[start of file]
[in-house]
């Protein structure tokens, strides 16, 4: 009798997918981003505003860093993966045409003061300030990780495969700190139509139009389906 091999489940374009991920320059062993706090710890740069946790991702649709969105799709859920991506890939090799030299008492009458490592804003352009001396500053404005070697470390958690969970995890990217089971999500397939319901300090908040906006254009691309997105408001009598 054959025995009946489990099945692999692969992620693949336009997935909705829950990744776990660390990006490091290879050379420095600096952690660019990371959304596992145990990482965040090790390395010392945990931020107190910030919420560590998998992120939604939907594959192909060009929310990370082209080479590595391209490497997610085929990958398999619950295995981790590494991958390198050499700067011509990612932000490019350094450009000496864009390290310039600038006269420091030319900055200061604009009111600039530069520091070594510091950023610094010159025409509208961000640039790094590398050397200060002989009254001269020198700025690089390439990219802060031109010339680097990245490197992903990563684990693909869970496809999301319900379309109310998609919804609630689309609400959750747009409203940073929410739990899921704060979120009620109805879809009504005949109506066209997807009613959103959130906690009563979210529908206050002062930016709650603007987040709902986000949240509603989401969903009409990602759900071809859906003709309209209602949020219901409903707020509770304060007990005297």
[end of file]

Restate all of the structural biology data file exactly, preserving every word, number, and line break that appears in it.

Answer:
[in-house]
């Protein structure tokens, strides 16, 4: 009798997918981003505003860093993966045409003061300030990780495969700190139509139009389906 091999489940374009991920320059062993706090710890740069946790991702649709969105799709859920991506890939090799030299008492009458490592804003352009001396500053404005070697470390958690969970995890990217089971999500397939319901300090908040906006254009691309997105408001009598 054959025995009946489990099945692999692969992620693949336009997935909705829950990744776990660390990006490091290879050379420095600096952690660019990371959304596992145990990482965040090790390395010392945990931020107190910030919420560590998998992120939604939907594959192909060009929310990370082209080479590595391209490497997610085929990958398999619950295995981790590494991958390198050499700067011509990612932000490019350094450009000496864009390290310039600038006269420091030319900055200061604009009111600039530069520091070594510091950023610094010159025409509208961000640039790094590398050397200060002989009254001269020198700025690089390439990219802060031109010339680097990245490197992903990563684990693909869970496809999301319900379309109310998609919804609630689309609400959750747009409203940073929410739990899921704060979120009620109805879809009504005949109506066209997807009613959103959130906690009563979210529908206050002062930016709650603007987040709902986000949240509603989401969903009409990602759900071809859906003709309209209602949020219901409903707020509770304060007990005297």